Monday, May 19, 2008
Daniel B. Kelly (Olin Fellow, Yale) has posted two pieces on eminent domain on SSRN. They are:
In their article, Land Assembly Districts, Professors Michael Heller and Rick Hills address the collective action problem arising from excessively fragmented land. They propose an innovative solution: Land Assembly Districts (or LADs). In this Article, I raise several concerns regarding LADs in particular and majoritarian land assembly in general. LADs rely on majority voting by a neighborhood's existing owners. Yet majority voting, coupled with the possibility of heterogeneity, means that LADs may both approve socially undesirable assemblies and disapprove socially desirable ones. LADs also permit owners to bargain over a project's surplus. But such bargaining creates additional costs for developers, as well as a potential bilateral monopoly problem, both of which may result in fewer desirable assemblies. There is thus no reason to believe a priori that LADs are superior to either eminent domain or private assembly. Finally, because LADs require courts to delineate the circumstances in which eminent domain would continue to be permitted, LADs may not even offer an administrability advantage. Indeed, LADs ultimately may rely on judicial expertise to an extent the authors themselves believe is problematic. Still, LADs constitute a creative proposal worthy of consideration.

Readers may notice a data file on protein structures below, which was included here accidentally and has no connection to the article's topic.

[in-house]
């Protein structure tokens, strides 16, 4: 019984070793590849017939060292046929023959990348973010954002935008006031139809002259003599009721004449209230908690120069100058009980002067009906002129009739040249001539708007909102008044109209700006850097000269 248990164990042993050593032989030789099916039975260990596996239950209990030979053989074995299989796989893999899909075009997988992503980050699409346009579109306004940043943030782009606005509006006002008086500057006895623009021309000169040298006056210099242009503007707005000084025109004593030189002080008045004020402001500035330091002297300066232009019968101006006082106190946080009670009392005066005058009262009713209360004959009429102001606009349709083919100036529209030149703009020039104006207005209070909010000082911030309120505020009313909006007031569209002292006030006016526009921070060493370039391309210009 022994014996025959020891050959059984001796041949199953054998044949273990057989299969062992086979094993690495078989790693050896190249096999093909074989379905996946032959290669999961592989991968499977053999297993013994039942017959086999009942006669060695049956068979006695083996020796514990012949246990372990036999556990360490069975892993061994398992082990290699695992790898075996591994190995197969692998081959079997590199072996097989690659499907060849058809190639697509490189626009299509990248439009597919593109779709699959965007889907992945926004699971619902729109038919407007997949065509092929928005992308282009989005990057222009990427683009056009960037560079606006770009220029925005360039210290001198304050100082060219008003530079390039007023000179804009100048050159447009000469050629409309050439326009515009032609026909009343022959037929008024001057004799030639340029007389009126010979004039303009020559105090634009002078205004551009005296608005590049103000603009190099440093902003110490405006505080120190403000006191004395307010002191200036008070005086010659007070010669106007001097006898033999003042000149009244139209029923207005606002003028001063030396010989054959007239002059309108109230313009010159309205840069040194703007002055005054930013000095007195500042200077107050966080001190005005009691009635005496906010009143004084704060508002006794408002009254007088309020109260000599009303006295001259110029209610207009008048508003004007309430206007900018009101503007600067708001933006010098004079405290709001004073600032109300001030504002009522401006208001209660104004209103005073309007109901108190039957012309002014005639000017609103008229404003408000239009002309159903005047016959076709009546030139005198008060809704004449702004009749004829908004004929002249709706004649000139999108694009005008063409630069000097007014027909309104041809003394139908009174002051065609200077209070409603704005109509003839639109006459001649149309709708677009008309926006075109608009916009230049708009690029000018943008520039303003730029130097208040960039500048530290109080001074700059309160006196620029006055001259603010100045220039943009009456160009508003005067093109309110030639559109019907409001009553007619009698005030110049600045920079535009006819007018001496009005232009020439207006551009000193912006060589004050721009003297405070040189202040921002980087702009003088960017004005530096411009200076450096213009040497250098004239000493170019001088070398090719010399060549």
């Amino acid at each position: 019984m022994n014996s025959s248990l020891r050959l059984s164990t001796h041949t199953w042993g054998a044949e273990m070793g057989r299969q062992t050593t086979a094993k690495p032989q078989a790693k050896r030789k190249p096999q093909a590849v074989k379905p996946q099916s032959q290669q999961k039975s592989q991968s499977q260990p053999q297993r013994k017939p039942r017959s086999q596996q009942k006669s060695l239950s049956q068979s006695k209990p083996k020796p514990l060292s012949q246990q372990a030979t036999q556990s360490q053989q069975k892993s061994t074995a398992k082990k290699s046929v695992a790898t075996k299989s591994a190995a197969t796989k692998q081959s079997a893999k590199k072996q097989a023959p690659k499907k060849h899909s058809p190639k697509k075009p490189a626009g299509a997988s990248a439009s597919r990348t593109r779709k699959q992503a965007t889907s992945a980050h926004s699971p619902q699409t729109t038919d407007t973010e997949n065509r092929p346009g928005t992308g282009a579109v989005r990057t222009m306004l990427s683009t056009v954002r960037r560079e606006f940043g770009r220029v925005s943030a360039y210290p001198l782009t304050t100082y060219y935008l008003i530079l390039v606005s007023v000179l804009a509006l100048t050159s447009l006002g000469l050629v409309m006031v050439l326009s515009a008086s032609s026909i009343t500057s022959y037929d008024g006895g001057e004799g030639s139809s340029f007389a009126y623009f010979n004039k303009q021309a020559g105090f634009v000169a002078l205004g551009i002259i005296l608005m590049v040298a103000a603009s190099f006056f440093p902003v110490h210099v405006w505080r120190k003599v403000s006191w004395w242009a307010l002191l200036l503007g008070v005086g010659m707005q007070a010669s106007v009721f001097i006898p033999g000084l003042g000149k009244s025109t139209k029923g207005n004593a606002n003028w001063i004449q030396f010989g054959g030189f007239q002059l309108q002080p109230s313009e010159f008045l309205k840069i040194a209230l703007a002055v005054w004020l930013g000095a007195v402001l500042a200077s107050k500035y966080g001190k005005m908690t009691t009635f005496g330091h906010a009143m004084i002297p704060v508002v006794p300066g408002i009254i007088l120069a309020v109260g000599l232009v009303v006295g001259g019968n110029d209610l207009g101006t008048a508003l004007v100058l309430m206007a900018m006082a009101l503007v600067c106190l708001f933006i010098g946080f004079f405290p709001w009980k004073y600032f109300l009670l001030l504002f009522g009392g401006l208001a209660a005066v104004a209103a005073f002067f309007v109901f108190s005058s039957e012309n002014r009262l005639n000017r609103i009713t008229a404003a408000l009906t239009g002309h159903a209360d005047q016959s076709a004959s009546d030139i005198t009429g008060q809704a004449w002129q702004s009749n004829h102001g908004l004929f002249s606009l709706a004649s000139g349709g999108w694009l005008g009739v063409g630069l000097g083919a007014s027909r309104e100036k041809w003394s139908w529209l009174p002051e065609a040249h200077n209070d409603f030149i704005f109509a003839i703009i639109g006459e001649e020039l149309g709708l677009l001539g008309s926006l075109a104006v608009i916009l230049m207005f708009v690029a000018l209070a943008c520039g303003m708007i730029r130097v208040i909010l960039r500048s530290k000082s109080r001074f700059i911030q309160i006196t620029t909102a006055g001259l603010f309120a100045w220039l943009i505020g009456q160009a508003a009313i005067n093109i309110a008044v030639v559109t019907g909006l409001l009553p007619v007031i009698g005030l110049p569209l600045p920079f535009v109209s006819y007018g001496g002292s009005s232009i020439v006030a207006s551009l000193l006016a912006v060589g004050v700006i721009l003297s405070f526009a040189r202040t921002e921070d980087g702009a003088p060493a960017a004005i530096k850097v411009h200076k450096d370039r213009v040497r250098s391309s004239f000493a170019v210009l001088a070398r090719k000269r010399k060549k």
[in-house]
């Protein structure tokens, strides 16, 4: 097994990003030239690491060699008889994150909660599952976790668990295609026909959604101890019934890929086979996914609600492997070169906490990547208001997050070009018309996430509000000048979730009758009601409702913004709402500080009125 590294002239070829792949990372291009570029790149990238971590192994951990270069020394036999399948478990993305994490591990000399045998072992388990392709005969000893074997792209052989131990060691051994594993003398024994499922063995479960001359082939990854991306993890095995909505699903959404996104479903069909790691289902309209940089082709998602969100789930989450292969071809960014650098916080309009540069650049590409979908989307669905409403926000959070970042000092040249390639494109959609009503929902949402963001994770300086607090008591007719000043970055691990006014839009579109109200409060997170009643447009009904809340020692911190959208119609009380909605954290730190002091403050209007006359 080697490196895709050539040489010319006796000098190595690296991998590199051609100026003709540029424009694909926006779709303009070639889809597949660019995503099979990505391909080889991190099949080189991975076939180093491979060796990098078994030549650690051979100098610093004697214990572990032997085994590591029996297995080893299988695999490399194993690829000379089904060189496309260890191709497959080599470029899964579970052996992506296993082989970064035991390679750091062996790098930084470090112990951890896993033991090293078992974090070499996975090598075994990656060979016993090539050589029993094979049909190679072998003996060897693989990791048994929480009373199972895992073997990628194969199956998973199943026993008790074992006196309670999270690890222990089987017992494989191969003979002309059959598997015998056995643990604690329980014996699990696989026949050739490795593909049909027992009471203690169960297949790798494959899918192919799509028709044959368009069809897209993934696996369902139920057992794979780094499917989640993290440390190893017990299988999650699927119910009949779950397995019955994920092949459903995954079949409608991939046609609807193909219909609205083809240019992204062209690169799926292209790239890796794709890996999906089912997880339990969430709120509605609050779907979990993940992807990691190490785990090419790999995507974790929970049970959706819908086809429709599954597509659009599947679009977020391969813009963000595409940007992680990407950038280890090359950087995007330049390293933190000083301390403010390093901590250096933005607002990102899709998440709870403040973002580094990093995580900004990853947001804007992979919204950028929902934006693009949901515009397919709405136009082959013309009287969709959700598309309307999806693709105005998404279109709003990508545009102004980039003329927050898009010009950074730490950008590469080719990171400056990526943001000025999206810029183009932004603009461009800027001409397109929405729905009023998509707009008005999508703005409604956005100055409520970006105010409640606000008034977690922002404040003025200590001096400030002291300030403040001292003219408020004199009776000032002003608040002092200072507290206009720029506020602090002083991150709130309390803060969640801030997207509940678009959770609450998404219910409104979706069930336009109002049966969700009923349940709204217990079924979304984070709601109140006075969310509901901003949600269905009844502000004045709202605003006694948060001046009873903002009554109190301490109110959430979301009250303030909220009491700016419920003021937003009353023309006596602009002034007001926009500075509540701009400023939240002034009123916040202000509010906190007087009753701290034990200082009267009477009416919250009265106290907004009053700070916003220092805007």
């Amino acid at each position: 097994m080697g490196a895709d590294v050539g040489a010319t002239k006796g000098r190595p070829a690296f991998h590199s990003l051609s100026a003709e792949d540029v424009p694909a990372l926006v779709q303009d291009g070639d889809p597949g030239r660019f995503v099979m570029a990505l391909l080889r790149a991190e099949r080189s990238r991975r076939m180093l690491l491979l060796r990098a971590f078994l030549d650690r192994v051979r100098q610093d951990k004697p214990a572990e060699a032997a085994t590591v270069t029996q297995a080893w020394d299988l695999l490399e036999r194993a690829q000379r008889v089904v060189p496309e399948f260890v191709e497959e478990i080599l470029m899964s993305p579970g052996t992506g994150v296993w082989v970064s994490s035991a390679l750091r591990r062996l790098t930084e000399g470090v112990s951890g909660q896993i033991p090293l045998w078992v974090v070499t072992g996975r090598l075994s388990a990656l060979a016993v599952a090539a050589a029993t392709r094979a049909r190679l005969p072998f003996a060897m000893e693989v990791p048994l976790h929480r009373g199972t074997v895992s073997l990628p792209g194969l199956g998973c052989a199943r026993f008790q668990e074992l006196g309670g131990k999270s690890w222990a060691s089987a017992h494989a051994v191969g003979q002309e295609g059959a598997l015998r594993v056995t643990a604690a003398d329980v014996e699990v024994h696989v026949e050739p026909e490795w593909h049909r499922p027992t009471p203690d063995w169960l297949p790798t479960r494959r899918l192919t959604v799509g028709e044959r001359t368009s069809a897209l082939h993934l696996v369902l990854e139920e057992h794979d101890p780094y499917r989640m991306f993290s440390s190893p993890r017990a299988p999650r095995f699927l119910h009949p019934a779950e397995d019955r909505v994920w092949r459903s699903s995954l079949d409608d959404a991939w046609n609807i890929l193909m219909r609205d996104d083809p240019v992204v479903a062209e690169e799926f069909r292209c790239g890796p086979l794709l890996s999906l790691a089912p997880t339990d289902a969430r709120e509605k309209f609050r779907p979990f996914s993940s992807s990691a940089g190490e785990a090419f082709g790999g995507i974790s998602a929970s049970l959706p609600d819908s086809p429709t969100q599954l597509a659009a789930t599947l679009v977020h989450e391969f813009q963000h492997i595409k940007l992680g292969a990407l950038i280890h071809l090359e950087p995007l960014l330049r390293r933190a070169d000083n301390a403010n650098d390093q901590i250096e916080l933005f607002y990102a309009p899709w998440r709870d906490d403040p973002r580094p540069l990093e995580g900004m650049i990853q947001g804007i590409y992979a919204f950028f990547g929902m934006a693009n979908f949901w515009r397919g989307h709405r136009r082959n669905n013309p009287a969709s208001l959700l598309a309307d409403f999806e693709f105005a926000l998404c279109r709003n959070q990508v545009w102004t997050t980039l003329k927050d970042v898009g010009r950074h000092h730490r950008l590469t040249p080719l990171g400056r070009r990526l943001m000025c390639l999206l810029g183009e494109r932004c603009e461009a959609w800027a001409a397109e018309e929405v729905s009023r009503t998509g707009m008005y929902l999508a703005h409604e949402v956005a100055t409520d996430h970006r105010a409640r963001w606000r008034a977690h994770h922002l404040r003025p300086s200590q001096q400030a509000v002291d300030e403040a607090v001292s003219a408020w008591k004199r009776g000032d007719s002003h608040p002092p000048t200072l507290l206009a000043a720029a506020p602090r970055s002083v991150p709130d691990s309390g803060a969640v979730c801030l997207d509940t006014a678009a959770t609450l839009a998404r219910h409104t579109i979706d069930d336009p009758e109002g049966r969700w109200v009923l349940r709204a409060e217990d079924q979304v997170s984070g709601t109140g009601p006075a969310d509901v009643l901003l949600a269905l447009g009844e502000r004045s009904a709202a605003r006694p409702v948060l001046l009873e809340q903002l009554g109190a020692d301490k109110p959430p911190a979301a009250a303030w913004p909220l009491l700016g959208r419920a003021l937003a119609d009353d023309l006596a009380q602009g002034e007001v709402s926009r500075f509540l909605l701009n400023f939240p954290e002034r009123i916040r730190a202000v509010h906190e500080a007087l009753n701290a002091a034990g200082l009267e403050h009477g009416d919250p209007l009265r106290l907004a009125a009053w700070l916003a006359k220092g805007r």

Since Kelo v. City of New London, the preferred litigation strategy for challenging a condemnation that benefits a particular private party is to allege that the taking is "pretextual." This Article contends that, although pretextual takings are socially undesirable, the current judicial test for identifying such takings is problematic. Yet an alternative, intent-based test might be impracticable, as well as underinclusive: condemnors often have mixed motivations, particularly when confronted with a firm's credible threat to relocate. Instead, the Article develops a framework that emphasizes informational differences between the government and private parties. When the state lacks information regarding the optimal site for an assembly, the state may need to rely on a private party to identify, as well as develop, a particular site. However, when the state itself possesses information regarding the site, precondemnation private involvement, as well as post-condemnation involvement by a preferred private party, is generally unnecessary. Such involvement increases the likelihood of a pretextual transfer without any corresponding public benefit. The Article concludes that, based on these differences, a burden-shifting framework, analogous to Title VII's test for identifying pretext, can be adopted in the takings context. The new framework is then applied to several situations in which allegations of pretext are likely to arise.
[Comments are held for approval, so there will be some delay in posting]